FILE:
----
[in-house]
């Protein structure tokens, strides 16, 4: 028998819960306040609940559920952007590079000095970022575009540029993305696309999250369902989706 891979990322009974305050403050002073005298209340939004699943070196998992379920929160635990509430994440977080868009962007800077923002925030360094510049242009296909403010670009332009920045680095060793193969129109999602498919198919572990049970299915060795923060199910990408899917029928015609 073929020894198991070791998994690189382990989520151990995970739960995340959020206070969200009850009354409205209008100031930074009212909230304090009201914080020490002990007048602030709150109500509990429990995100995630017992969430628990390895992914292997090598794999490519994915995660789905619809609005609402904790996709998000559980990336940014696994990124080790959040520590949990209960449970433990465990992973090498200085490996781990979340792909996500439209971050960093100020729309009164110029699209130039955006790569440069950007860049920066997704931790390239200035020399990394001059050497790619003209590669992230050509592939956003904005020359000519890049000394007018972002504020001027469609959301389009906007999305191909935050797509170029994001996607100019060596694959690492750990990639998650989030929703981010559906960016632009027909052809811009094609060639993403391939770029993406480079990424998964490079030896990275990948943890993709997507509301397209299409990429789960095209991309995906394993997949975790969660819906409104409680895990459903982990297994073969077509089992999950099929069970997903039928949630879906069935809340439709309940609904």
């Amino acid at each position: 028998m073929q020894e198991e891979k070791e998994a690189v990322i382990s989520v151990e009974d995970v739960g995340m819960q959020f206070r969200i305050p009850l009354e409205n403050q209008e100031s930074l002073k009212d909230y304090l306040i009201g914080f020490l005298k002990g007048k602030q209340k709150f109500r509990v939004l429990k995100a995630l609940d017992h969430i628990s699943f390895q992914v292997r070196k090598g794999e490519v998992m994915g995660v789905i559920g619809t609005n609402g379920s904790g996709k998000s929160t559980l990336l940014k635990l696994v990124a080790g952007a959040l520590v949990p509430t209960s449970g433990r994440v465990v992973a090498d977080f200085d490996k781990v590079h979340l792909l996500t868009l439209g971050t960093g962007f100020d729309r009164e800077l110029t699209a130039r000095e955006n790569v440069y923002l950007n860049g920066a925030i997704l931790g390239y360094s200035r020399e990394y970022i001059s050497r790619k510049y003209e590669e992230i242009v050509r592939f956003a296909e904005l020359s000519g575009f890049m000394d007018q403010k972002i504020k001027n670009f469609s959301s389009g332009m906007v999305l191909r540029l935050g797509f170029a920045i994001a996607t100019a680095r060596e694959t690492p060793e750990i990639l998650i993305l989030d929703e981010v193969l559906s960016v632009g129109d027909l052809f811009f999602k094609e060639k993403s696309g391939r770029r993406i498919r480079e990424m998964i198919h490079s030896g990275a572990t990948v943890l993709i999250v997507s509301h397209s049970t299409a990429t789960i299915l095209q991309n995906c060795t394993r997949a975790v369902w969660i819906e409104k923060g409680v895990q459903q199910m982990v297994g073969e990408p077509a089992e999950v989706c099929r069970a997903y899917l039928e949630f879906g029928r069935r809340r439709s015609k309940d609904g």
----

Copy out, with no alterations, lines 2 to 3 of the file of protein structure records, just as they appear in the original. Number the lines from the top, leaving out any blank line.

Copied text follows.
């Protein structure tokens, strides 16, 4: 028998819960306040609940559920952007590079000095970022575009540029993305696309999250369902989706 891979990322009974305050403050002073005298209340939004699943070196998992379920929160635990509430994440977080868009962007800077923002925030360094510049242009296909403010670009332009920045680095060793193969129109999602498919198919572990049970299915060795923060199910990408899917029928015609 073929020894198991070791998994690189382990989520151990995970739960995340959020206070969200009850009354409205209008100031930074009212909230304090009201914080020490002990007048602030709150109500509990429990995100995630017992969430628990390895992914292997090598794999490519994915995660789905619809609005609402904790996709998000559980990336940014696994990124080790959040520590949990209960449970433990465990992973090498200085490996781990979340792909996500439209971050960093100020729309009164110029699209130039955006790569440069950007860049920066997704931790390239200035020399990394001059050497790619003209590669992230050509592939956003904005020359000519890049000394007018972002504020001027469609959301389009906007999305191909935050797509170029994001996607100019060596694959690492750990990639998650989030929703981010559906960016632009027909052809811009094609060639993403391939770029993406480079990424998964490079030896990275990948943890993709997507509301397209299409990429789960095209991309995906394993997949975790969660819906409104409680895990459903982990297994073969077509089992999950099929069970997903039928949630879906069935809340439709309940609904």
């Amino acid at each position: 028998m073929q020894e198991e891979k070791e998994a690189v990322i382990s989520v151990e009974d995970v739960g995340m819960q959020f206070r969200i305050p009850l009354e409205n403050q209008e100031s930074l002073k009212d909230y304090l306040i009201g914080f020490l005298k002990g007048k602030q209340k709150f109500r509990v939004l429990k995100a995630l609940d017992h969430i628990s699943f390895q992914v292997r070196k090598g794999e490519v998992m994915g995660v789905i559920g619809t609005n609402g379920s904790g996709k998000s929160t559980l990336l940014k635990l696994v990124a080790g952007a959040l520590v949990p509430t209960s449970g433990r994440v465990v992973a090498d977080f200085d490996k781990v590079h979340l792909l996500t868009l439209g971050t960093g962007f100020d729309r009164e800077l110029t699209a130039r000095e955006n790569v440069y923002l950007n860049g920066a925030i997704l931790g390239y360094s200035r020399e990394y970022i001059s050497r790619k510049y003209e590669e992230i242009v050509r592939f956003a296909e904005l020359s000519g575009f890049m000394d007018q403010k972002i504020k001027n670009f469609s959301s389009g332009m906007v999305l191909r540029l935050g797509f170029a920045i994001a996607t100019a680095r060596e694959t690492p060793e750990i990639l998650i993305l989030d929703e981010v193969l559906s960016v632009g129109d027909l052809f811009f999602k094609e060639k993403s696309g391939r770029r993406i498919r480079e990424m998964i198919h490079s030896g990275a572990t990948v943890l993709i999250v997507s509301h397209s049970t299409a990429t789960i299915l095209q991309n995906c060795t394993r997949a975790v369902w969660i819906e409104k923060g409680v895990q459903q199910m982990v297994g073969e990408p077509a089992e999950v989706c099929r069970a997903y899917l039928e949630f879906g029928r069935r809340r439709s015609k309940d609904g």